Nasdaq 100 component Ulta Beauty is set to report their earnings on Thursday, and Piper Sandler tells us that the results will be grim. They still like the stock though.
There are quite a number of hot stocks this year in the Nasdaq 100, but Ulta Beauty is certainly not one of them. It was no secret that this is one of the stocks that has low immunity toward pandemics, unlike a lot of Ulta’s brothers and sisters on the index, in sectors that have shown a very strong immunity and have put in fabulous years so far, pandemic or no pandemic.
In some cases, stocks have benefited even more from the effects of COVID-19 on the economy, companies that provide technology that is even more in demand during these times, or retail stocks that do not depend on physical stores.
Investors who insist on a broad exposure to the market, such as those who invest in index funds or hold an actively managed but diversified portfolio have paid the price, but if you’re worried about circumstances like this, it is only sensible that we assess the opportunities with certain stocks according to what is actually going on in the world, as unpopular of an idea as that may be among investors.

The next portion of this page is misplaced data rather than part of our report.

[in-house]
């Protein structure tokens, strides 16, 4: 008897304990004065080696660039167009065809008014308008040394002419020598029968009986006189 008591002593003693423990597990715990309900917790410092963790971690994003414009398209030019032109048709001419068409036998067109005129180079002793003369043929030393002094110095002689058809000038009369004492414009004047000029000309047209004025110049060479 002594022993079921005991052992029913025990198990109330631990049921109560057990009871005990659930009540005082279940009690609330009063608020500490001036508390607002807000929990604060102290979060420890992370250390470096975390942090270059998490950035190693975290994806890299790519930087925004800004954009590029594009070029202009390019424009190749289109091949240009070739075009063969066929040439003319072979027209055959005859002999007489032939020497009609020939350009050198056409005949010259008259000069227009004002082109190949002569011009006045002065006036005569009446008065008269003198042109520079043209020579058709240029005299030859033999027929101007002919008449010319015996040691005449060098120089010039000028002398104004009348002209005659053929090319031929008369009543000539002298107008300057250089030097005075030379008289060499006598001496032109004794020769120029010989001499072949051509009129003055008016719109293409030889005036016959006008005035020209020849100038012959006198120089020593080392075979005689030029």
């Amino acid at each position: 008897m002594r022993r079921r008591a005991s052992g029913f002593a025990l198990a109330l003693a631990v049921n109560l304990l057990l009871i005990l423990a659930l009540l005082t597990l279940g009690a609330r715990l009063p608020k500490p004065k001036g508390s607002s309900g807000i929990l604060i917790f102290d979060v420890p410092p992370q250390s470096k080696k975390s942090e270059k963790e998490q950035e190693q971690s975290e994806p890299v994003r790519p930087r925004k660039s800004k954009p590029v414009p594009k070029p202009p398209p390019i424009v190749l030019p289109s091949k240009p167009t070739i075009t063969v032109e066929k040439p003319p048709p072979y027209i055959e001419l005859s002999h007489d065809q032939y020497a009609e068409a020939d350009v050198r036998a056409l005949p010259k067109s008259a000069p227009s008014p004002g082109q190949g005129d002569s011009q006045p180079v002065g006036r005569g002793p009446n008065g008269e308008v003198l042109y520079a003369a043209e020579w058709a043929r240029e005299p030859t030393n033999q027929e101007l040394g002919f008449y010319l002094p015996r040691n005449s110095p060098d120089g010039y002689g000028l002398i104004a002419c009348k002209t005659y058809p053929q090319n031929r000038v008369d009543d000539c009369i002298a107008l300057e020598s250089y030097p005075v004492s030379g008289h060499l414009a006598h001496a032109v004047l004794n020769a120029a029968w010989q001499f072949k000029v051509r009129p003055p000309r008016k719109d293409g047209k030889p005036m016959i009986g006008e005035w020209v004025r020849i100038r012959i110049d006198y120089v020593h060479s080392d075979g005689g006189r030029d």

While investors are naturally focused on the longer term, where a stock like Ulta Beauty may still look good on this timeframe, we can still benefit from a shorter-term outlook, and the current state of this stock is a perfect example of how we may want to step aside when a stock is struggling even though we may still really like it further down the road.
Ulta Beauty had a great start to 2019, gaining 50% in the first half of the year, but times since have been far less exiting. Between July 2019 and March 2020, at the bottom of the coronavirus crash, Ulta had given up a total of 65%.